Buying Roses

Roses are classified in three grades. Look on the rose tag for one of the following numbers. A #1 plant is usually 2 years old. It was budded (grafted to the under stalk) two years prior to being dug. The plant was regularly pinched and pruned, producing two or more very strong canes.  A #1½ plant is also 2 years old but has one strong and one smaller cane. A #2 plant has several small canes.  But, take heart! A #2 plant can be grown into #1 quality with patience and care.

Planting Roses

The most appropriate time to plant roses is early spring, when the plants are not leafed out and the ground is not frozen. Follow these planting steps. Dig the planting hole to accommodate roots and keep budded area at the soil line. This is usually 15 to 18 inches deep.

  • Incorporate super phosphate into your soil (to provide slowly available phosphorus) at a rate of three to four pounds per 100 square feet or one heaping tablespoon per plant.

  • Spread out the roots of the rose plant over a cone of soil located in the center of the planting hole. This will prevent air pockets from forming around the roots.

  • Make sure the budded area is at the soil line.  This prevents undesirable suckering from the rootstock (the plant portion below the grafted bud). Also, if the budded area is buried in the soil, roots will form on the scion (the grafted portion), and the desirable characteristics of the rootstock (e.g., hardiness and disease resistance) will be lost.

  • Add half the soil backfill and gently firm soil around roots with hands to ensure root-to-soil contact. Water as you add backfill.

  • Fill the planting hole to within 1 to 1½ inches of the original soil surface.

Rose Care After Planting

Adequate rose care includes watering, pruning, mulching, and disbudding.

Watering and Fertilizing

Roses perform best when they are well-watered. Rainfall often does not meet the plants’ needs. Add water when the upper 1 to 2 inches of soil is dry.  Thorough, deep watering is best. Overhead sprinkling is the most convenient, but wet foliage may promote disease. Drip irrigation systems that are on the market are easy to install, use water efficiently, and do not cause wet foliage. If you use overhead watering, water in the morning or early afternoon so foliage will be dry by evening.

Fertilizers with an analysis such as 5-10-5 or 4-12-4 are commonly packaged as rose fertilizers; however, 8-8-8, 10-10-10, 12-12-12, or other garden fertilizers may be used. High-nitrogen turf materials, such as 25-10-10 or 33-0-0, should be used sparingly. In a rose bed, apply about ¼ cup of 12-12-12 (or correct amount of other fertilizer analyses) per bush. Spread fertilizer evenly and scratch it into the soil surface.  Application should be made to wet soils, before rain or watering.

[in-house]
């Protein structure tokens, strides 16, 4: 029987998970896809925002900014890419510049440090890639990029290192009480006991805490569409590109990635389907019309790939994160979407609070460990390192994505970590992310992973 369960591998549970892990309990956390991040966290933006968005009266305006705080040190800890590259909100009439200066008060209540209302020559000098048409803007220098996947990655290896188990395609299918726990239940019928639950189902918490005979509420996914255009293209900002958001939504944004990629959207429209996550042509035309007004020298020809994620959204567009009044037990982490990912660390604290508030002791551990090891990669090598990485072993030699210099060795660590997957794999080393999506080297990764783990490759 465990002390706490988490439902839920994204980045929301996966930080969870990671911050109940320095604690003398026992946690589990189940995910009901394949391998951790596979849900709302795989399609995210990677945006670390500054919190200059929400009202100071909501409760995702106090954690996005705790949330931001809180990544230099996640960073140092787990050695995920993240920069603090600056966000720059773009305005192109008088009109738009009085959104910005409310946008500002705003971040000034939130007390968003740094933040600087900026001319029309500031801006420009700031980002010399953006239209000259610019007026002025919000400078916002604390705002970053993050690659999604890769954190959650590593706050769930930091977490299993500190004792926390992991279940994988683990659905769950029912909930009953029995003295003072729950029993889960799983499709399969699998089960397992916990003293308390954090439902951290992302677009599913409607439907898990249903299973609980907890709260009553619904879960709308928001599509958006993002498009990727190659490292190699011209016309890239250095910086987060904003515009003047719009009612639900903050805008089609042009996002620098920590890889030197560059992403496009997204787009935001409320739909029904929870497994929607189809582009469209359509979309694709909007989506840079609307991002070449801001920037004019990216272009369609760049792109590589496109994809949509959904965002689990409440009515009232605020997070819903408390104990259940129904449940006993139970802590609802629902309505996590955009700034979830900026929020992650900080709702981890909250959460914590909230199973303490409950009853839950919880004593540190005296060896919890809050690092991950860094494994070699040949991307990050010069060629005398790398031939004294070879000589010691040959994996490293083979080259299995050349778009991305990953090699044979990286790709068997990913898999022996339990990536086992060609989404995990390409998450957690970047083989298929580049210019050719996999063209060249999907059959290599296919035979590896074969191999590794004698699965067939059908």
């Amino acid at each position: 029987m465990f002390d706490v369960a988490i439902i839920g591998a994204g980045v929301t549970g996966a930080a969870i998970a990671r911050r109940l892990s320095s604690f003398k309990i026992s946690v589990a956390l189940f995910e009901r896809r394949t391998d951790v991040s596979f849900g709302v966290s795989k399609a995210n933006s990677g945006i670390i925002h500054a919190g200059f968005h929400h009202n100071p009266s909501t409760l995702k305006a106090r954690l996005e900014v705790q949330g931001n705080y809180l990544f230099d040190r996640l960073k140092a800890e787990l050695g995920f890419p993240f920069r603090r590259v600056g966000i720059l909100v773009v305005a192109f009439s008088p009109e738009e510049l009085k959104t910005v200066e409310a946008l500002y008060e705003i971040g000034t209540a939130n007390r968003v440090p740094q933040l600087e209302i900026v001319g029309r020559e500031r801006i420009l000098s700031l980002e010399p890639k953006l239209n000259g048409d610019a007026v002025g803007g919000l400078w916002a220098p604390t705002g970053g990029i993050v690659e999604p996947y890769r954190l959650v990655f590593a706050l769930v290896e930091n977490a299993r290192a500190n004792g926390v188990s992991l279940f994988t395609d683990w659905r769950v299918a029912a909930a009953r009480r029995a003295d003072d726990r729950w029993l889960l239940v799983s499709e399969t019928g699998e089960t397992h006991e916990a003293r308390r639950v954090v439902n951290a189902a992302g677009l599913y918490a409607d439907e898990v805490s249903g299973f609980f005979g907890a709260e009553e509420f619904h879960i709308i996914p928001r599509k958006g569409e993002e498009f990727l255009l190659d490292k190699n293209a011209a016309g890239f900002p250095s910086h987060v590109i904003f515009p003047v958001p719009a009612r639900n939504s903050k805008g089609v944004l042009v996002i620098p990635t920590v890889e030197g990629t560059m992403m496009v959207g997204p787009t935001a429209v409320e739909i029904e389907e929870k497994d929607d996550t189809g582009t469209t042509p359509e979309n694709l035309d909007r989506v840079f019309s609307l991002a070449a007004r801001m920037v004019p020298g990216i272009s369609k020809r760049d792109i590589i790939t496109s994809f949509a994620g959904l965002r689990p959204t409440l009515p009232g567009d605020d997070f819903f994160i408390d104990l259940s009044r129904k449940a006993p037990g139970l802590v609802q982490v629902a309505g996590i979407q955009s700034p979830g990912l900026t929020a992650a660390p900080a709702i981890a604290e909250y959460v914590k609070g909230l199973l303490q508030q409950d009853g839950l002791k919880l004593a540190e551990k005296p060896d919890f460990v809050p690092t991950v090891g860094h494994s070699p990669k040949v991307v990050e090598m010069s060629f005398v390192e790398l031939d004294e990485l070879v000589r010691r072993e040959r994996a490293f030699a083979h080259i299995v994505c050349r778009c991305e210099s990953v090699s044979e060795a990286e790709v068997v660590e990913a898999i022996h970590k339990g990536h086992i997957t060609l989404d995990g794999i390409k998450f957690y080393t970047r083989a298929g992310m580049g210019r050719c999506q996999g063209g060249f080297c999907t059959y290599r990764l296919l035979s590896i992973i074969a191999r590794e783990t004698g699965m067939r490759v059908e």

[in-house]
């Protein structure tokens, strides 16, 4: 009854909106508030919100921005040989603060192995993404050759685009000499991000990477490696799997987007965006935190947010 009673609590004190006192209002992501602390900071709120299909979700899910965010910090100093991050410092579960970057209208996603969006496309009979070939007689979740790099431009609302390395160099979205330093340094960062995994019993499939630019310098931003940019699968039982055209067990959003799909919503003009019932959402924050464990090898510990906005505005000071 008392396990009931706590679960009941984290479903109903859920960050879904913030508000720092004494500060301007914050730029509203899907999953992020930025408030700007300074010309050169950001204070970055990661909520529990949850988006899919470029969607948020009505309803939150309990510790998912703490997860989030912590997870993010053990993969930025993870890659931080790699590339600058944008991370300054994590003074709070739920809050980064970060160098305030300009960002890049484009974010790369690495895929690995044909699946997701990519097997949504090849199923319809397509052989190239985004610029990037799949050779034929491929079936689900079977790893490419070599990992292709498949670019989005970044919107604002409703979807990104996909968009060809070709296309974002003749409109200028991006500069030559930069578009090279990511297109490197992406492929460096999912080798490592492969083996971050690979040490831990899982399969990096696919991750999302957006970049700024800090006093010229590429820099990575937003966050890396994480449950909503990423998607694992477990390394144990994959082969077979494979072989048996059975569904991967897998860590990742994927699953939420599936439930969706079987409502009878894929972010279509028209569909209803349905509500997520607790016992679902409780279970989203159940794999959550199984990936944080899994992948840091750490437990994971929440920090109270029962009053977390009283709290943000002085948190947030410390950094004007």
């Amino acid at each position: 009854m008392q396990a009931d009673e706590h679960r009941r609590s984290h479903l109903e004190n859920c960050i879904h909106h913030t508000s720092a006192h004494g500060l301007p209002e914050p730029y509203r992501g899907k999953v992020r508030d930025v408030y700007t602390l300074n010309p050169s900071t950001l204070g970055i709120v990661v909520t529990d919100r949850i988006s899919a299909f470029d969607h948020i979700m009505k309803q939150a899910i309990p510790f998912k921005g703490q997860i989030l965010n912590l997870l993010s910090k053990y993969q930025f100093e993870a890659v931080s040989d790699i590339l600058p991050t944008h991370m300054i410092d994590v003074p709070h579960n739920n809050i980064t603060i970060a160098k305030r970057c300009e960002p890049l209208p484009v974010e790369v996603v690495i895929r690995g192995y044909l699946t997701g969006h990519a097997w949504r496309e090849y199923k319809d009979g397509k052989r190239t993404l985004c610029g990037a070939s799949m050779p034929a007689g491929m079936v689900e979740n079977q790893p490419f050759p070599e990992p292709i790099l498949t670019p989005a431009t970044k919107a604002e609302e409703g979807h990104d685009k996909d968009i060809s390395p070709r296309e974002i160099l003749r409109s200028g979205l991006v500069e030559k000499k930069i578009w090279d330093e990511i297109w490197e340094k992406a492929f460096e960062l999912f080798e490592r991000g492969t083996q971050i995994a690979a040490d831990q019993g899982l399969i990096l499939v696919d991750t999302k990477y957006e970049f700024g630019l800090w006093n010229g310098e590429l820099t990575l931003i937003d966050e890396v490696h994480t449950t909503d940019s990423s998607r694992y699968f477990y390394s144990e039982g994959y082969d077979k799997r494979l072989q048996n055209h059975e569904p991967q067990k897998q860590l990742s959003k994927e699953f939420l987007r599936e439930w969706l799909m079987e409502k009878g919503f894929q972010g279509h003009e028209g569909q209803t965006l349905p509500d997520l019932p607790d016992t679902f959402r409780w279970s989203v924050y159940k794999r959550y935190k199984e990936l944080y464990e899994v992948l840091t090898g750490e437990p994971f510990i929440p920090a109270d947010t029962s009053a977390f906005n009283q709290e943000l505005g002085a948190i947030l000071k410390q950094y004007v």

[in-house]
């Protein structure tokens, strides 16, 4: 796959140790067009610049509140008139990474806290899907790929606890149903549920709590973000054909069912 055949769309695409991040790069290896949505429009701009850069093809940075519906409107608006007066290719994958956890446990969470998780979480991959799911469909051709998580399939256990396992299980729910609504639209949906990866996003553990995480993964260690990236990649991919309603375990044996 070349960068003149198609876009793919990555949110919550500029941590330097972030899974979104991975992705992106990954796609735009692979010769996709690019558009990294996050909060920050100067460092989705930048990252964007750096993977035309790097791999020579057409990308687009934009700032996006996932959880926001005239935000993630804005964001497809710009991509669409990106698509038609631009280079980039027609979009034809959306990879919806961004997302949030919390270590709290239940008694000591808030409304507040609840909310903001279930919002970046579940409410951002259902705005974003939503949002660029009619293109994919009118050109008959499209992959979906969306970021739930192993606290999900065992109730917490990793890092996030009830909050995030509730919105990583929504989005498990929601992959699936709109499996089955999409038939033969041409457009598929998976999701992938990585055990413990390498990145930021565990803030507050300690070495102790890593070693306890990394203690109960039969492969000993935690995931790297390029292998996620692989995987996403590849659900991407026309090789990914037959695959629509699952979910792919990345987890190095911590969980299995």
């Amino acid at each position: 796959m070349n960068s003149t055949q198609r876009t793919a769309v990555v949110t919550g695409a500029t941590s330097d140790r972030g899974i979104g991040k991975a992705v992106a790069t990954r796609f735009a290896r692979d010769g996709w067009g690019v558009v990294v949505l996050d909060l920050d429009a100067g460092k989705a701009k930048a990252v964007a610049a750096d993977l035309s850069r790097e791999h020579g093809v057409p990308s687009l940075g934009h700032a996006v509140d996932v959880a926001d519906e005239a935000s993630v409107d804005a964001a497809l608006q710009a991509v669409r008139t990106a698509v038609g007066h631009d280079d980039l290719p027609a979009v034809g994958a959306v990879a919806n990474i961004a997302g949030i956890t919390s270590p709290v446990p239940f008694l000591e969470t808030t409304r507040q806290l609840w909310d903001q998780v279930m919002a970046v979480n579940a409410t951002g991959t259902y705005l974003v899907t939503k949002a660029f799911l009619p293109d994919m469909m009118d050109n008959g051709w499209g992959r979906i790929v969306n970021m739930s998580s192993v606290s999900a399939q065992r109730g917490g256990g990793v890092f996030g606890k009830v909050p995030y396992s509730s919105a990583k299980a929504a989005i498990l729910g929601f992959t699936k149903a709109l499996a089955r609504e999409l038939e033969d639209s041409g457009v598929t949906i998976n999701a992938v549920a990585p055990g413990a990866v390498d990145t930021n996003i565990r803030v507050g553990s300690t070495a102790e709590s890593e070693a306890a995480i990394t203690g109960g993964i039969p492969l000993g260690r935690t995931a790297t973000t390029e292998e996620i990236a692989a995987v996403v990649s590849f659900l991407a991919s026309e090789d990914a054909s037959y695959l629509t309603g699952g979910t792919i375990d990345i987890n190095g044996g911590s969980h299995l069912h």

Fertilize first in spring after danger of frost is past and pruning is completed. Then fertilize every four to six weeks until early August. Shrubs that bloom once should be fed only in mid April. 


Spring Pruning

Remove all dead wood and any canes that are diseased, broken, or injured in any way. Prune to improve the shape of the plant and to permit air movement through it by removing branches that cross through the center of the plant or rub other branches. Also remove suckers from the rootstock and thin, weak growth. Generally, pruning back to one or two outwardfacing buds or branches per cane encourages growth to the outside and creates an open, vase-shaped bush. It also allows good air circulation to reduce fungal diseases. Remember; do not prune healthy shoots of climbers until after flowering.  All cuts should be clean and smooth, so make sure the pruning shears are sharp. Place a drop of white glue (e.g., Elmer’s) on top of each cut stem that is larger than ¼ inch. Glue helps reduce borer infestation into the cane.

Additional Summer Pruning

Continue pruning during the growing season to remove spindly shoots, suckers, diseased stems, insect-ridden areas, and other types of worthless wood. Summer pruning is as important as initial spring pruning.  Prune climbers after bloom. Remove one or two old canes, thin dense growth, and cut back remaining canes to keep the plant within bounds.


Mulches help control weeds, keep roots cool, reduce the need for watering, and make the planting more attractive. Apply 2 to 3 inches of aged sawdust, wood bark, or other organic materials. Placing a few sheets of newspaper under the mulch increases the effects of mulching. Don’t place mulch against the stem; keep it about 6 inches away.

Cutting and Disbudding


Remove axil buds on hybrid teas to increase the vigor of one main flower stem. Axil buds of floribundas and grandifloras generally are not disbudded.

Dead Heading

Try to dead head twice a week. Carefully cut to an outside-facing, five-leaflet leaf from the top of the plant. You want to keep the bush at a height where flowers can be appreciated. Discontinue dead heading in mid-September to allow bushes to store energy for winter.  Some shrubs, old-fashioned roses, and climbing roses bloom only once. Since flower removal will not encourage new flowers to form, spent blooms need not be removed. Red to orange rose hips form after flowers fade, and these can be harvested for jams, teas, etc., or left for birds.

Cutting Rose Flowers

Allow at least two five-leaflet leaves to remain on the new shoot when you cut a rose. Future stems will arise from buds in axils of remaining leaves.

Source:  Metcalfe County Homemakers Newsletter - Cooperative Extension Service - April 2006.